If the election were held today, Democrats would pick up around 30 seats, giving them control of the chamber. I do not expect this to happen. Many things will happen in the coming 12 months, and the current crisis might be a distant memory. But at this point I do expect Democrats to pick up seats next year, an exception to the midterm rule.
Nate Cohn throws some cold water:
Democrats aren’t yet poised to mount serious challenges to a clear majority of the Republicans running on competitive turf, let alone actually win. So you should probably take this morning’s PPP poll with an additional grain of salt: it’s about how House Republicans would fare against a “generic” Democrat, not the mediocre one they’ll face in 2014. Perhaps the shutdown will trigger a wave of GOP retirements and Democratic recruits. But without both, Democrats will probably crest short of 218.
Enten also tackles PPP:
This “generic” bias might have been balanced in vulnerable seats for Democrats, except PPP didn’t poll any. If PPP and MoveOn had any real interest in seeing what the state of the House was, they’d poll Democratic controlled seats too. After all, the Rothenberg Political Report finds a nearly equal number of Democratic and Republican seats in play.
Theodore Arrington explains why retaking the House is so difficult for Democrats:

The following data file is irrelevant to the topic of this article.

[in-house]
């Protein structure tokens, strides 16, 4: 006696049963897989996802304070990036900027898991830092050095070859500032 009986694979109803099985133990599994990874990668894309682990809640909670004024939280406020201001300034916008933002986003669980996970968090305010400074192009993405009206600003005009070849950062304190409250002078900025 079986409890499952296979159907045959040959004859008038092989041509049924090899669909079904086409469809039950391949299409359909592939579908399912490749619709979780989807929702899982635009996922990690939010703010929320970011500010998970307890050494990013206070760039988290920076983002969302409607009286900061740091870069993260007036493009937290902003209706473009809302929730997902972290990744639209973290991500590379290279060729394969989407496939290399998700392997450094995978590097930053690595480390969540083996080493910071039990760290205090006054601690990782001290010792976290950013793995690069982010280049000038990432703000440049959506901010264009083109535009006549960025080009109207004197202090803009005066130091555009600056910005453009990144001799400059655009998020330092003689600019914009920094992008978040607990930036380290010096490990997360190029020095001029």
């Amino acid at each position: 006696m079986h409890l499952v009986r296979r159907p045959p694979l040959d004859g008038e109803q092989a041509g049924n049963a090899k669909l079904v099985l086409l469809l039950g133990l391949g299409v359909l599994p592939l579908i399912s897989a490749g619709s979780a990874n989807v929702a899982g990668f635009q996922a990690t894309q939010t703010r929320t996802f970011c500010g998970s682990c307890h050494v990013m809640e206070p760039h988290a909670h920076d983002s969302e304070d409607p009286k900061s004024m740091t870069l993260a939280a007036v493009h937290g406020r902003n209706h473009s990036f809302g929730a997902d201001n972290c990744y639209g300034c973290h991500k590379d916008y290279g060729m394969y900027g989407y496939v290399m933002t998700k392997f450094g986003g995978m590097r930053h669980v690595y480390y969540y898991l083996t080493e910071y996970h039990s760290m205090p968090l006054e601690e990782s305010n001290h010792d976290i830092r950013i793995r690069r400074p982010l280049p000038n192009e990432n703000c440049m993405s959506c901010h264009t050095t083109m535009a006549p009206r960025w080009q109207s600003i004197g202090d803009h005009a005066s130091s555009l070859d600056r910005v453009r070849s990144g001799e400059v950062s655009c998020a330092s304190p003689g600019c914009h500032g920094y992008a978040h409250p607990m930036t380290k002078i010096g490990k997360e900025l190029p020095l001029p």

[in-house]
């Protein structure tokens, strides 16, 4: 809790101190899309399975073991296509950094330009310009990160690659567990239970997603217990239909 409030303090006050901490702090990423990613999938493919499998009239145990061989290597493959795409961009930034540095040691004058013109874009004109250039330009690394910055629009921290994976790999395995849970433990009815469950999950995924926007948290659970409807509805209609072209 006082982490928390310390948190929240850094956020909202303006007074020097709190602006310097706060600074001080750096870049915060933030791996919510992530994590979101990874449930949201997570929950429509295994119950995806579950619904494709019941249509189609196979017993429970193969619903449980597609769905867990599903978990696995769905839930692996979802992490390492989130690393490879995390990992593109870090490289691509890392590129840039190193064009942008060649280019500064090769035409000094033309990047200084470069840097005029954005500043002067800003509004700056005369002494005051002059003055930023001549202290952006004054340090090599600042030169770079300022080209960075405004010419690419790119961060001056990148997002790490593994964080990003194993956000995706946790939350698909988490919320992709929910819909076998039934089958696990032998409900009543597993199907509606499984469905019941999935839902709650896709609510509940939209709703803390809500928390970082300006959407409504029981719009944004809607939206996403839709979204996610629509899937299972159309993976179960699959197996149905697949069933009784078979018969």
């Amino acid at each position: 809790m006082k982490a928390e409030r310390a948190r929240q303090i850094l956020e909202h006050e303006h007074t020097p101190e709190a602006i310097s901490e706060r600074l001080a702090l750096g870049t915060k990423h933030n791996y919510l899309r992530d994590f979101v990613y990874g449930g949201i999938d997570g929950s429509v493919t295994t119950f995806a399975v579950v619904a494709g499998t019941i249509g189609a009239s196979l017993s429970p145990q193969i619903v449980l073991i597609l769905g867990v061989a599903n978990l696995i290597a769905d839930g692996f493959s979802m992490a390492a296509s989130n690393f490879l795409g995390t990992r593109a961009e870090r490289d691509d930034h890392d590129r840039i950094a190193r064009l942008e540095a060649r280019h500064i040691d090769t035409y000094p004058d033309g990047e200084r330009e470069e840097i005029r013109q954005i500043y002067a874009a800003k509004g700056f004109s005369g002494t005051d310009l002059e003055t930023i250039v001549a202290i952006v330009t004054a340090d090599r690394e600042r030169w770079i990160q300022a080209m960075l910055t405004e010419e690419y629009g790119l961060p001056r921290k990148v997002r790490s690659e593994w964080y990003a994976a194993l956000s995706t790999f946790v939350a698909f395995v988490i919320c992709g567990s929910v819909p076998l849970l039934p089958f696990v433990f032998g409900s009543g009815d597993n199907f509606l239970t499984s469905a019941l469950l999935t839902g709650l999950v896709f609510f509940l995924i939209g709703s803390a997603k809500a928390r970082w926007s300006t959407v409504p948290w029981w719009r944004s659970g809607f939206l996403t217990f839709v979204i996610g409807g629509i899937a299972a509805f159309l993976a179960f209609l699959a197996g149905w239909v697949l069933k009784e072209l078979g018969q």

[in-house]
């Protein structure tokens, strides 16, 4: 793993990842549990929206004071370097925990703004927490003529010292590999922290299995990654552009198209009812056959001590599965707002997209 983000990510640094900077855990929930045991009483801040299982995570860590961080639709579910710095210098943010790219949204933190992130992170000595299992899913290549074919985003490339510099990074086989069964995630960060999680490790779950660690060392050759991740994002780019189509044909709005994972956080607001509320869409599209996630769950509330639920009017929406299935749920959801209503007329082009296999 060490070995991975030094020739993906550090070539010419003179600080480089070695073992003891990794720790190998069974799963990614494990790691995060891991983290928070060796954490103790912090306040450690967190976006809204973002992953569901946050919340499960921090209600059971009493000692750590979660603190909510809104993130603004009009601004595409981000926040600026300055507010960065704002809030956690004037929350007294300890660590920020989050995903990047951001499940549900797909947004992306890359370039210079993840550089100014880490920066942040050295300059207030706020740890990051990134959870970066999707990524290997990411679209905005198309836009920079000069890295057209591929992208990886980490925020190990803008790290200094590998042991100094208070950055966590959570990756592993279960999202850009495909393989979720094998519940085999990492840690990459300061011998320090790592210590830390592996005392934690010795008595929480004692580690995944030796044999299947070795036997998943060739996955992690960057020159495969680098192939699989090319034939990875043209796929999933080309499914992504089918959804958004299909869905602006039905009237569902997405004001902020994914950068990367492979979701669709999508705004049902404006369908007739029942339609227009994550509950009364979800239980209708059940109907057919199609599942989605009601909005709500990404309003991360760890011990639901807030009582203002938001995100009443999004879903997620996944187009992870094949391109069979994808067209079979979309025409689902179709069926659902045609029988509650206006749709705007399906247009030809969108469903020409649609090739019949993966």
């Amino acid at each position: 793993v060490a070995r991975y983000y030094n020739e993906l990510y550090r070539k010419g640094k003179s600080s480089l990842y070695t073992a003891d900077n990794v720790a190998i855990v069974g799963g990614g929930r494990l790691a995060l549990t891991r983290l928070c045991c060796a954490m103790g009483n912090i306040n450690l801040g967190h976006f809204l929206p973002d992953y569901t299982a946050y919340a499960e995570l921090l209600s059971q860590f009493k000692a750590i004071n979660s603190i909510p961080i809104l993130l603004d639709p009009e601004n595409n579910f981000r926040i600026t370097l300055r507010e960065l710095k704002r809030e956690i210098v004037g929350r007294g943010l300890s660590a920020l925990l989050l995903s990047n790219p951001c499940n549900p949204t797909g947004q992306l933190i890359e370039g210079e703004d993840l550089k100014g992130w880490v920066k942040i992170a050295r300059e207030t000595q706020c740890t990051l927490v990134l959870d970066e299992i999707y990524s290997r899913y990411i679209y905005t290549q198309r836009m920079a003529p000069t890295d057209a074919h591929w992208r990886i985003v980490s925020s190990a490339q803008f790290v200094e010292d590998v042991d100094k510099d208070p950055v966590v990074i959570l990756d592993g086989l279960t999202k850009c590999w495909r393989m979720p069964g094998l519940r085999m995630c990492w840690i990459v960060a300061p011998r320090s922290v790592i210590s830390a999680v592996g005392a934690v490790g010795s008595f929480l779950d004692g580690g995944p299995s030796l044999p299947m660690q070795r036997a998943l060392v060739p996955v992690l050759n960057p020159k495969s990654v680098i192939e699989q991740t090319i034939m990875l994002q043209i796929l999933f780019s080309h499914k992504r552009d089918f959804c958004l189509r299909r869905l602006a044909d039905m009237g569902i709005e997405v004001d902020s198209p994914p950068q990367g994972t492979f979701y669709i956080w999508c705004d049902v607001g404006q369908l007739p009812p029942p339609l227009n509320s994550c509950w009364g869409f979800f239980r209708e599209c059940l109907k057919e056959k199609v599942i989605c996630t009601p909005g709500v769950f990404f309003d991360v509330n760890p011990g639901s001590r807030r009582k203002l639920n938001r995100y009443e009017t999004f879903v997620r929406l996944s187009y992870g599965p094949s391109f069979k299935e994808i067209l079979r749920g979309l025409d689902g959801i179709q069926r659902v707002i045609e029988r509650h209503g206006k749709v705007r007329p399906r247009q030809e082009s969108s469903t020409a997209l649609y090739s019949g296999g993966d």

To get half the seats, Democrats will have to garner about 53% of the two-party vote. This is not impossible, as they performed above this level in 2006 and 2008, but it makes the task of winning a majority of the House seats an uphill climb.
Kyle Kondik adds:
[I]f Republicans do open the door to the Democrats in the House, it’s not going to be the “Ted Cruz Republicans” who will pay the price. Rather, it’s the House Republicans in marginal districts who could see their ranks decimated, just like the House Democratic moderates whose anti-Obamacare votes couldn’t save them in 2010.
Meanwhile, Kornacki notes that Republican recklessness could create “fallout for the party in Senate races, where the excesses of Tea Party-ism have already cost the GOP winnable races in 2010 and 2012 and could do so again next year.”